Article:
How can I practice using Body Mapping? Put anatomy pictures around your practice space to help you remember what is most important to you: for example, where the places of balance are, or how long the neck is, or how the forearm rotates. As you practice, make sure you include all of your body in your attention. At first this will be difficult, as most musicians are only aware of parts of their body when they play. As you develop your kinesthetic sense, you will become more refined at sensing balance, freedom, buoyancy and fluidity. See Recommended Readings for additional suggestions

Who invented Body Mapping?  Many artists, athletes and performers have, over the years, used Body Mapping in their work. In 1978 William Conable, D.M.A., wrote the first article describing and naming the body map. These concepts have since been incorporated into several books about the Alexander Technique and Body Mapping. See http://www.alexanderworkshops.com/NewDirections.html

Who teaches Body Mapping? Anybody who understands Body Mapping can teach it in his or her own way. The best teachers often are those who have had to retrain their own movement; they understand fully the time, patience and hard work that enable the development of free, fluid, poised and buoyant music-making movement. Only Licensed Andover Educators teach Body Mapping courses.

Who is best helped by Body Mapping? Any musician can use Body Mapping. Those who have retained the original poise and buoyancy of childhood throughout their adulthood can learn more about the gifts they have and how to help students become freer. Musicians who feel they just can’t express the music the way they want to (they feel something is getting in the way of their phrasing, technique, breathing, bowing, etc.), can use Body Mapping to understand how to undo these impediments. Musicians who feel stiff or uncomfortable while practicing or performing can use Body Mapping to help them learn the most efficient ways of working.  Musicians who are hurt or injured are the most in need of Body Mapping, in combination with good health care professionals. Many musicians who have given up their careers due to injury have relearned to play using Body Mapping.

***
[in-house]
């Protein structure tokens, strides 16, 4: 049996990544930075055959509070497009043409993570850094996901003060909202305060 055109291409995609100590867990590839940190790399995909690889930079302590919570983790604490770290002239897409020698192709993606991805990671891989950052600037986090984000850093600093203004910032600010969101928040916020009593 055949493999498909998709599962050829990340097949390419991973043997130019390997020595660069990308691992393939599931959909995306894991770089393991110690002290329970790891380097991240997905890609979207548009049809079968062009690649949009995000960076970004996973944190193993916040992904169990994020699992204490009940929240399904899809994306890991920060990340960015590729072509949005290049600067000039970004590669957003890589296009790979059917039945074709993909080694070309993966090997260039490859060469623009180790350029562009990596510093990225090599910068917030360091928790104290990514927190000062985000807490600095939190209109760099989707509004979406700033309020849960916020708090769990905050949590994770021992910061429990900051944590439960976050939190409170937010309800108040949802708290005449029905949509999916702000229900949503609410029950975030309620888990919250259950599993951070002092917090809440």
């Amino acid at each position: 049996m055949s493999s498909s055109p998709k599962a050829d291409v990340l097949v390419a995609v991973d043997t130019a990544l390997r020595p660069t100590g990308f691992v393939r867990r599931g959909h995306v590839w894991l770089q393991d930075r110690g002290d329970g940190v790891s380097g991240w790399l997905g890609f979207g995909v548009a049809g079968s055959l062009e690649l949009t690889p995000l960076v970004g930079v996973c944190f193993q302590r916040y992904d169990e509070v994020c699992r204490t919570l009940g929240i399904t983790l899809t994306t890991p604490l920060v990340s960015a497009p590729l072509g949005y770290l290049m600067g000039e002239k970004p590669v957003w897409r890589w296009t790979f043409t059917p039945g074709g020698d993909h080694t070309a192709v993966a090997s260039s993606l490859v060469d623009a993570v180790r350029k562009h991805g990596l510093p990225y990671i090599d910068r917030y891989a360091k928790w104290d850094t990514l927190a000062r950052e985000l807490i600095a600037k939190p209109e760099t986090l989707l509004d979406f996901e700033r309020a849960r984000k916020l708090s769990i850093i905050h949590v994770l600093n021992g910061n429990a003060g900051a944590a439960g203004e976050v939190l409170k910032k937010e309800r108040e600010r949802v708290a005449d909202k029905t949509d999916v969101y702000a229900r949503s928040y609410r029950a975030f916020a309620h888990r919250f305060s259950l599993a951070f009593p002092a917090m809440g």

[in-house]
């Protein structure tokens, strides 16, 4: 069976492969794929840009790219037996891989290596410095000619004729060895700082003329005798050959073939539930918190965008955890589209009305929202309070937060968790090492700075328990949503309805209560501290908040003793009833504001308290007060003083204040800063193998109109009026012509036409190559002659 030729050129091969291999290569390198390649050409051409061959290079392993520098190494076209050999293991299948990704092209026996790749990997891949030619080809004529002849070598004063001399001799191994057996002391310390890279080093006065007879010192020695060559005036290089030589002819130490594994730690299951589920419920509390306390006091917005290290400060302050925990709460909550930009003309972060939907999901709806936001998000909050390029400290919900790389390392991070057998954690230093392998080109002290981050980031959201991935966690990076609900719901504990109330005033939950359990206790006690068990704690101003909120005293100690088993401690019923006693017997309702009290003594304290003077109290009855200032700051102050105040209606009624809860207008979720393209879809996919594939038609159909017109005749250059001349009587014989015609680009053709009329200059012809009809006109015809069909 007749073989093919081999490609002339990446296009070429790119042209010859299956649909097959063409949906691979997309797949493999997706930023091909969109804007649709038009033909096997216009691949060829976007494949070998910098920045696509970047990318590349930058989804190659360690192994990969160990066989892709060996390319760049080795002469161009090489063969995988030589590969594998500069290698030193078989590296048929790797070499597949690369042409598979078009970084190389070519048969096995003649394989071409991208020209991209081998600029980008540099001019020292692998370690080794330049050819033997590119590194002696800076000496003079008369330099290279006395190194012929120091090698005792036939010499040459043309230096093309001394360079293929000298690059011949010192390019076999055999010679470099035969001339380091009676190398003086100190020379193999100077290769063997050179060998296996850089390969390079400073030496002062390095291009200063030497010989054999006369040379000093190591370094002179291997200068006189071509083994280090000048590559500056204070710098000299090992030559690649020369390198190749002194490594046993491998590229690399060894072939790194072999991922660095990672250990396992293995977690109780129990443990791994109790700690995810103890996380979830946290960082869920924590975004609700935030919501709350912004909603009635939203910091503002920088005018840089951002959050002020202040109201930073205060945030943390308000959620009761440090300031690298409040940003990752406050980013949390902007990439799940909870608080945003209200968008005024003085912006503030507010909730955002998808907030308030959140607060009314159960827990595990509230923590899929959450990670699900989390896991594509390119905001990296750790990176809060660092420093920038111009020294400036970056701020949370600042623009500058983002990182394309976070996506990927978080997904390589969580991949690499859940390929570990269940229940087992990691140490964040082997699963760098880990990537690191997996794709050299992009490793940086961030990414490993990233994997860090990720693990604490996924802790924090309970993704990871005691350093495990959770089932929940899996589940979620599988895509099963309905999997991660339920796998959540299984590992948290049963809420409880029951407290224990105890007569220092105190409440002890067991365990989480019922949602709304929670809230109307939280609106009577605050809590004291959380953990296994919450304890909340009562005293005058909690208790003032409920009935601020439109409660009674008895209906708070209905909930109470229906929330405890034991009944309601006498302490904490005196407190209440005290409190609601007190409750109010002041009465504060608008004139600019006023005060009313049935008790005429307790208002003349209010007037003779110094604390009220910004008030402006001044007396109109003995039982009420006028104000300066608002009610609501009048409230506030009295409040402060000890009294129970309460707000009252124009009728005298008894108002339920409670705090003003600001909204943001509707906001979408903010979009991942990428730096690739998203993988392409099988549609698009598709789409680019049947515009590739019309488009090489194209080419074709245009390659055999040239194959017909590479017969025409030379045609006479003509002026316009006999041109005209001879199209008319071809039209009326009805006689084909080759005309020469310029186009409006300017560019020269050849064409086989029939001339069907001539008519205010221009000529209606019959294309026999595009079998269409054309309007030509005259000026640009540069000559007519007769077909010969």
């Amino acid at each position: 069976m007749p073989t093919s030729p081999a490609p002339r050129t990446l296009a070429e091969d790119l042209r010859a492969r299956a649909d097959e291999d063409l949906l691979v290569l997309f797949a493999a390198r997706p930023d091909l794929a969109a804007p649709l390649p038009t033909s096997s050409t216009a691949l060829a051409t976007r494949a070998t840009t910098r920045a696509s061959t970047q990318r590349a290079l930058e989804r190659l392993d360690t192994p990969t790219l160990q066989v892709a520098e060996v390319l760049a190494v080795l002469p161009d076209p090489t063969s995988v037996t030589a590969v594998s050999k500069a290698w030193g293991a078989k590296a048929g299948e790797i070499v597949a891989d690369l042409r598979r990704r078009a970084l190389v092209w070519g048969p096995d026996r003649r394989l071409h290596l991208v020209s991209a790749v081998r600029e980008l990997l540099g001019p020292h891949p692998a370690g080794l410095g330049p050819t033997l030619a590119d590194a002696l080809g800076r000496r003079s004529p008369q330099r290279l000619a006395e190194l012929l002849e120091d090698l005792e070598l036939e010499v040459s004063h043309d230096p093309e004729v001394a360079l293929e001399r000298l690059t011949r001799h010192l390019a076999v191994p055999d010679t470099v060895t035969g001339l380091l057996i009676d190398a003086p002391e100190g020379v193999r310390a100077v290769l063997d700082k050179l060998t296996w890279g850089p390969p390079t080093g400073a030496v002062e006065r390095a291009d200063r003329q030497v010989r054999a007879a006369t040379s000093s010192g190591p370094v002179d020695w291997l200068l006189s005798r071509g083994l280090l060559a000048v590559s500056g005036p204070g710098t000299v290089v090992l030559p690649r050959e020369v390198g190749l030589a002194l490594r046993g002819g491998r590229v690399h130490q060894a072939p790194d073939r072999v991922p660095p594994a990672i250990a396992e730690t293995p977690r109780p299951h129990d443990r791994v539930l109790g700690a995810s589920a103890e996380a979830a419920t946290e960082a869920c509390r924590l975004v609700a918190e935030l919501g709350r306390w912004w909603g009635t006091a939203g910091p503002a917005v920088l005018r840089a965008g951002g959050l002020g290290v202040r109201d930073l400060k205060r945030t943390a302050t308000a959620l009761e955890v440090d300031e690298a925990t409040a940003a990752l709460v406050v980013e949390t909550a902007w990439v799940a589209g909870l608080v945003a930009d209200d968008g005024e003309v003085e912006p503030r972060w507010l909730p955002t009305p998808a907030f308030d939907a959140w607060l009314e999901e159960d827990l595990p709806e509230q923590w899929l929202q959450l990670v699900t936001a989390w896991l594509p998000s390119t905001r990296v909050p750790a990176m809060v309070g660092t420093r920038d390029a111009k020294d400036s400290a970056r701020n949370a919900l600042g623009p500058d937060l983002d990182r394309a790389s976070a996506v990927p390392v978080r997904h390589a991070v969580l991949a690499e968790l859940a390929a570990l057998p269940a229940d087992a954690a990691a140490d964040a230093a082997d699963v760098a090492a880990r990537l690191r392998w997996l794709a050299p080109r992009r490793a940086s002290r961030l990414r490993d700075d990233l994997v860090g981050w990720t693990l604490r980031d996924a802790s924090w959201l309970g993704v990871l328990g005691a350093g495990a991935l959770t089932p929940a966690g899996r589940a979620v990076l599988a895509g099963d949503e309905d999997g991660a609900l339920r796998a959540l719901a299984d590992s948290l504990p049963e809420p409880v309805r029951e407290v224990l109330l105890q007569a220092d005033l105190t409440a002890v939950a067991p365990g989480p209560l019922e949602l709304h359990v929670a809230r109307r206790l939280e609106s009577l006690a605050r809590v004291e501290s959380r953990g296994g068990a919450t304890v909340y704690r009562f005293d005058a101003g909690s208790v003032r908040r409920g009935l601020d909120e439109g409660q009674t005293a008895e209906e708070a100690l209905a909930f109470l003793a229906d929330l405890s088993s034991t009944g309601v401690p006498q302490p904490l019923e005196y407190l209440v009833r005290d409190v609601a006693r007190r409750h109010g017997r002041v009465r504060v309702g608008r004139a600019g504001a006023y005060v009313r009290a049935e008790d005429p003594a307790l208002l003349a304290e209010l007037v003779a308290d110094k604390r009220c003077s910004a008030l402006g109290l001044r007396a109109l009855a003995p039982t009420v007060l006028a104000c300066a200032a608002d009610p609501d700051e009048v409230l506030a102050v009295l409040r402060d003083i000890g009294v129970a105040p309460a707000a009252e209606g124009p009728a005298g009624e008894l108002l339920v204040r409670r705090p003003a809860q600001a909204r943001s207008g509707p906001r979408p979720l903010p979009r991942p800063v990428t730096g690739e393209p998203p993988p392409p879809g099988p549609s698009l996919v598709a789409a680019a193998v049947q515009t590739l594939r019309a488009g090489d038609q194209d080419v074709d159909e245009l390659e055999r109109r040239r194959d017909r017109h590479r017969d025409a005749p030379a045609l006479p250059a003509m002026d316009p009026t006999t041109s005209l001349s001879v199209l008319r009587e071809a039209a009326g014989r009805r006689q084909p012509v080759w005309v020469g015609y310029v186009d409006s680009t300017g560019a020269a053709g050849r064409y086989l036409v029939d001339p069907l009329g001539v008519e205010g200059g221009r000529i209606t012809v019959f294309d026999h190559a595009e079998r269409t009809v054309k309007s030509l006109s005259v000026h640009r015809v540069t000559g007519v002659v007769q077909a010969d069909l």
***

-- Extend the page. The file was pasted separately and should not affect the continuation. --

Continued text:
How can an instrumental, vocal or conducting teacher best use Body Mapping in teaching? The most effective way is by modeling good movement, teaching anatomy as it relates to playing or singing, having lots of relevant anatomical pictures in the studio, showing videos of good movement, naming and reinforcing the progress a student makes, and by watching the movement of the whole body. For example, when a student has hand problems, look at the balance of the head and throughout the torso, because poor balance puts pressure on the nerves, blood vessels, connective tissue and muscles of the arms and hands.

How can I correct my body map? To be your own teacher, study all the materials named above in #16, work to develop your kinesthetic sense and your inclusive attention.

Why are people who teach the Body Mapping class called Andover Educators? Andover Educators is the name of the educational company formed by Barbara Conable, founder of Andover Press (named for Andover Road). Barbara likes to say it is because we have to learn this information over, and over, and over again….